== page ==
The acclaimed Broadway musical Hamilton is hitting Orlando’s Dr. Phillips Center next year, and when tickets were released over the weekend, fans endured a “disastrous” buying process.
Tickets to the show went on sale Friday morning. While the box office was open for sales, the venue urged people to use its online system to avoid the expected lines in-person. However, things went very differently as 35,000 people were in the virtual waiting room before the 9 a.m. sales time. The site ultimately crashed and people were booted-off. Some waited for more than five hours.
Fans expressed their dismay on Twitter:
— korinne (@burnthe_witch) November 16, 2018
Dr Phillips center seems to have lost control of the online Hamilton tickets. Went from 2hrs-1hr-30min …now 2 hours again
— Jackie DelBuono-Dale (@JackieDBDale) November 16, 2018
Dr. Phillips Center: We’re VERY prepared for the rush of people trying to buy Hamilton tickets!
People trying to buy Hamilton tickets: pic.twitter.com/bDRgVVNWce
— katie (@katieschaber) November 16, 2018
When you’ve been in line for over half an hour to get #hamiltonorlando tickets and then your page freezes then turns into a 502 bad gateway page and won’t let you even get on a purchasing page. @DrPhillipsCtr #fml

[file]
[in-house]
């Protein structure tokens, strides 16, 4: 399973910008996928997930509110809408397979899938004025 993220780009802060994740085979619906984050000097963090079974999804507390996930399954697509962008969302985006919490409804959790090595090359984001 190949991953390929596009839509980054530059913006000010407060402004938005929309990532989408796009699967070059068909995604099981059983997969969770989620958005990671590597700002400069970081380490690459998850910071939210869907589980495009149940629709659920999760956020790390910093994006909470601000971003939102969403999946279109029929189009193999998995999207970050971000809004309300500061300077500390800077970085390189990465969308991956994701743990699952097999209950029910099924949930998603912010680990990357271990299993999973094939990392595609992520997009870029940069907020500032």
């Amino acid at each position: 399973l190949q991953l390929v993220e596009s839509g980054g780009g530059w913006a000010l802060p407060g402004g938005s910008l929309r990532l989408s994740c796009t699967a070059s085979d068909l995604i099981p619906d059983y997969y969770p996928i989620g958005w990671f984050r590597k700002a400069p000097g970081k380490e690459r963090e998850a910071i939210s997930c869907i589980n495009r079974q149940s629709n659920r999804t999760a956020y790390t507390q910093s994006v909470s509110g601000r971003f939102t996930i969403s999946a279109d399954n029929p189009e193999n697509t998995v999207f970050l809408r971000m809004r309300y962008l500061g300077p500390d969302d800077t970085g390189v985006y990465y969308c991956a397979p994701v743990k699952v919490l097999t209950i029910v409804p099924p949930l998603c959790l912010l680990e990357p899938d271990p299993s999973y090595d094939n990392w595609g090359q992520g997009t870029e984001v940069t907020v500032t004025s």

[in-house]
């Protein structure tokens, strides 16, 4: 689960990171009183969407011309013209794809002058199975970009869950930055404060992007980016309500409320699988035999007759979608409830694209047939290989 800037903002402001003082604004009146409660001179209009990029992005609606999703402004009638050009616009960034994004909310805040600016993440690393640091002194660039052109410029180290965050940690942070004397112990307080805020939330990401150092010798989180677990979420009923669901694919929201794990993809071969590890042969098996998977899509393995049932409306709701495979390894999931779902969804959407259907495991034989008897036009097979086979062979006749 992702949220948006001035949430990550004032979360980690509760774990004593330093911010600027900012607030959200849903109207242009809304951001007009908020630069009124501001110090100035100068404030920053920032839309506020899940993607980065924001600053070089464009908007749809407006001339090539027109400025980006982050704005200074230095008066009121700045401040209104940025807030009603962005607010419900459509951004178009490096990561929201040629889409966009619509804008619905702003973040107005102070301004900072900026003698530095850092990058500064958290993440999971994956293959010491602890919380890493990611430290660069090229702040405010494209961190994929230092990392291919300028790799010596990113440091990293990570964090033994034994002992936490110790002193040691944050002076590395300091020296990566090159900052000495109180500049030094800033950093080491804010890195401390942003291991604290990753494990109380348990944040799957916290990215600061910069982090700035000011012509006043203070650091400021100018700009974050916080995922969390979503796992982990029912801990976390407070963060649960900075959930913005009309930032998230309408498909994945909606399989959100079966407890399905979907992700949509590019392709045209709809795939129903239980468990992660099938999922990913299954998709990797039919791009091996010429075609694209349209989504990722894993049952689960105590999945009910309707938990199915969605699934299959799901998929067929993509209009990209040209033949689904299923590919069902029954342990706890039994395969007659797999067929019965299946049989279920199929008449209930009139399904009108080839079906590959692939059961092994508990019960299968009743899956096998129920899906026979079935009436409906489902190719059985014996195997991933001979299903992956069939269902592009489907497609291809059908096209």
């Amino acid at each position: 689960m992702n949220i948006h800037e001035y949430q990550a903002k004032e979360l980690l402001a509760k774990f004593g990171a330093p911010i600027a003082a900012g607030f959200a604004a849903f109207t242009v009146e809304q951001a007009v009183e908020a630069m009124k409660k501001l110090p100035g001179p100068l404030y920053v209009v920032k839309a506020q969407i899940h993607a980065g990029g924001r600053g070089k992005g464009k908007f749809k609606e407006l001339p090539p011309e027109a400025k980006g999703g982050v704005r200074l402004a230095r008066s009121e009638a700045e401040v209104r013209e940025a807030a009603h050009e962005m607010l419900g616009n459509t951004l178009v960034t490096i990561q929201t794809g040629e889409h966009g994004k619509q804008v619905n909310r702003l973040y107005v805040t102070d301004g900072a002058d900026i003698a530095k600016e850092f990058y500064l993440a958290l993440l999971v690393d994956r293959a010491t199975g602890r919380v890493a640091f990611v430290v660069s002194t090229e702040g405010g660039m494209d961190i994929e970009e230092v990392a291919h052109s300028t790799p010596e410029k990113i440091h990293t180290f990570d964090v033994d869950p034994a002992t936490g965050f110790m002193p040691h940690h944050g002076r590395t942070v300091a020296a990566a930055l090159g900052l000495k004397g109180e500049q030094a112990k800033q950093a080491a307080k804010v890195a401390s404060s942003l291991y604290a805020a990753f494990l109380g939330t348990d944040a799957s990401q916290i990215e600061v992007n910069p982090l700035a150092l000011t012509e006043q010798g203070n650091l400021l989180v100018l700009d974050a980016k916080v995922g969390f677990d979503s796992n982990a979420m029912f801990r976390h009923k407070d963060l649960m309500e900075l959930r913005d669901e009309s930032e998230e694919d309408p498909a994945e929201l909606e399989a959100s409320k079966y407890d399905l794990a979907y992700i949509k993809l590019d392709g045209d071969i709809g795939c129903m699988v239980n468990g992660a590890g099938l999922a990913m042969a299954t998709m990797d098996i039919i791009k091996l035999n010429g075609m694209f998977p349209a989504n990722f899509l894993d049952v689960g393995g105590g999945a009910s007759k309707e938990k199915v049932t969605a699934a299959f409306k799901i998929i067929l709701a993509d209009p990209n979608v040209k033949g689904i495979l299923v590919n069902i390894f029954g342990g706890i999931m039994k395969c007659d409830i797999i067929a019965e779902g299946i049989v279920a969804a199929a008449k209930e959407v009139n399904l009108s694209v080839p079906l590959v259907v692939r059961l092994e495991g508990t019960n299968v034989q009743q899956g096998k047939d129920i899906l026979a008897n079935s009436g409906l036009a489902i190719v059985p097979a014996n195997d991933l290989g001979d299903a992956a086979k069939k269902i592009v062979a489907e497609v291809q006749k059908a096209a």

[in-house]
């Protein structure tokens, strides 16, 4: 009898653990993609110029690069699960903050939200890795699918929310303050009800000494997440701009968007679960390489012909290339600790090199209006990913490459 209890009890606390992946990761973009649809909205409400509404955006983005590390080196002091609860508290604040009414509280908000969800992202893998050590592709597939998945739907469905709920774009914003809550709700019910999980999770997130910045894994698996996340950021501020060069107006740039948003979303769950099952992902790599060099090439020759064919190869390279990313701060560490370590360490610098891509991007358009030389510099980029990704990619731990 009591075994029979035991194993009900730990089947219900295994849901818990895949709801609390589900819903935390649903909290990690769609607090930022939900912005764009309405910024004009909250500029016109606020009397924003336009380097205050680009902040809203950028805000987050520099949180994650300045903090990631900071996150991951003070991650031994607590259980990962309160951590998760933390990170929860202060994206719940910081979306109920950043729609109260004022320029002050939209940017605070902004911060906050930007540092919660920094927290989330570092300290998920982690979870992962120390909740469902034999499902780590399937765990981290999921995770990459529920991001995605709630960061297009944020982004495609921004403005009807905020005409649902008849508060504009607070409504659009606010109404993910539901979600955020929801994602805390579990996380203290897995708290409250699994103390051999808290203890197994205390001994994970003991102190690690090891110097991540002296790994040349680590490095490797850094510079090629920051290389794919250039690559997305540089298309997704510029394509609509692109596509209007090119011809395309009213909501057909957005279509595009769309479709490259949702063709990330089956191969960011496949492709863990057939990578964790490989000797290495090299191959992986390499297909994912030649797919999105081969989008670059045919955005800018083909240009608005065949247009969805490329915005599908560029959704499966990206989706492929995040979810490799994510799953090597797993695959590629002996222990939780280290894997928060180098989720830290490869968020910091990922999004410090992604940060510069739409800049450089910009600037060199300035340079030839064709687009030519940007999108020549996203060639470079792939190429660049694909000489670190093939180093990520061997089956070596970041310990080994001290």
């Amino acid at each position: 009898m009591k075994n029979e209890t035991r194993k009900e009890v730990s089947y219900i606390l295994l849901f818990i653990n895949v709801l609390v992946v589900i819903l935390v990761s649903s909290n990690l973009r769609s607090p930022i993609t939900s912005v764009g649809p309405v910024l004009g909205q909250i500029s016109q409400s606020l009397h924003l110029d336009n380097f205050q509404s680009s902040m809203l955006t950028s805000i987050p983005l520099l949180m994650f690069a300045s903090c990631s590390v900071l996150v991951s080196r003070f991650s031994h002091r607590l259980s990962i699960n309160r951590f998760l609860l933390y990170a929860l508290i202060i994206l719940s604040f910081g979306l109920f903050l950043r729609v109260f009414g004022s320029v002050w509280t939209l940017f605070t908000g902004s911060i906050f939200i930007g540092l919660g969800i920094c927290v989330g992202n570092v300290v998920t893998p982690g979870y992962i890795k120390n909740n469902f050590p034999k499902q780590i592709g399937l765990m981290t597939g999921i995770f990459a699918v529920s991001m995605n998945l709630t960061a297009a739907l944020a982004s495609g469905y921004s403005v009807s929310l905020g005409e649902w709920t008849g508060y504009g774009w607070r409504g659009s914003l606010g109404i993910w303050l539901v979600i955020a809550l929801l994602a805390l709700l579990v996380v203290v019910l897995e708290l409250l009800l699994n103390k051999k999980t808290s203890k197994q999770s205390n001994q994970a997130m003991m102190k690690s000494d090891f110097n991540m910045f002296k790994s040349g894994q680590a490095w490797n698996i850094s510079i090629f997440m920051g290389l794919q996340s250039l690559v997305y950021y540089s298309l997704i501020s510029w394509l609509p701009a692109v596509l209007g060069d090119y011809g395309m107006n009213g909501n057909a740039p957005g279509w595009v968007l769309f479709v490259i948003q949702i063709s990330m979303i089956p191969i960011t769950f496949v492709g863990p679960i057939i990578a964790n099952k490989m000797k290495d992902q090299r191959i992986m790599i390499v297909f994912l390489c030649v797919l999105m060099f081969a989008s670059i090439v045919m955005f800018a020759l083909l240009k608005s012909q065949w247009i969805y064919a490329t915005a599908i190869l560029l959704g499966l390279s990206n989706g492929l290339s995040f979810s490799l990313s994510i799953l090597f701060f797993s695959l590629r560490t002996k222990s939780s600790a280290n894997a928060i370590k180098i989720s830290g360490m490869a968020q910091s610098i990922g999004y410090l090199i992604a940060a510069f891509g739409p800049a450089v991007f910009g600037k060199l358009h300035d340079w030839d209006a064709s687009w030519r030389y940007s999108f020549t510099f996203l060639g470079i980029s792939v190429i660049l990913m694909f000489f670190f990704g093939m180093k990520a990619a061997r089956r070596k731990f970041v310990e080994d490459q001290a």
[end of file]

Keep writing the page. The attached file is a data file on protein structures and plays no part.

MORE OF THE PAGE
— Dani (@Dani_law10) November 16, 2018
I may pass out. I got all the way down to less than 5 minutes to wait then it jumped back up to over 2 hours?!?! I dont understand this waiting room. #hamiltonorlando @DrPhillipsCtr pic.twitter.com/qaPBae8VHU
— Tasha Montei (@Altruista29) November 16, 2018
Jake Grimley, the CEO of Made Media, the company which ran the venue’s ticket-buying system, apologized for the inconvenience ticket-buyers faced on Friday.
“We are deeply sorry for the frustration this caused and want to be transparent about what happened,” he said in a statement, noting that although they were well within expected levels tested earlier that week, the “load increased exponentially, triggering a problem we had not previously seen during testing.”
While the online buyers were having trouble scoring tickets, the opposite happened at the in-person box office. A few hardcore fans camped overnight, and throughout the early morning hours, others began to show up. As the online queue began to build up, fans decided to head down to the box office. One person in line noted that people were “literally running to the ticket booth” downtown.
Nearly 800 fans turned up and were able to get tickets, spokeswoman Lorri Shaban told the Orlando Sentinel. However, by 1 p.m., the venue warned that due to high demand, the ticket inventory was becoming limited.
Grimley noted that the company would investigate “where the technology failed and also what processes could have prevented that failure.” The venue also announced that it will offer a limited number of $10 tickets at each performance, with details to be announced in the future.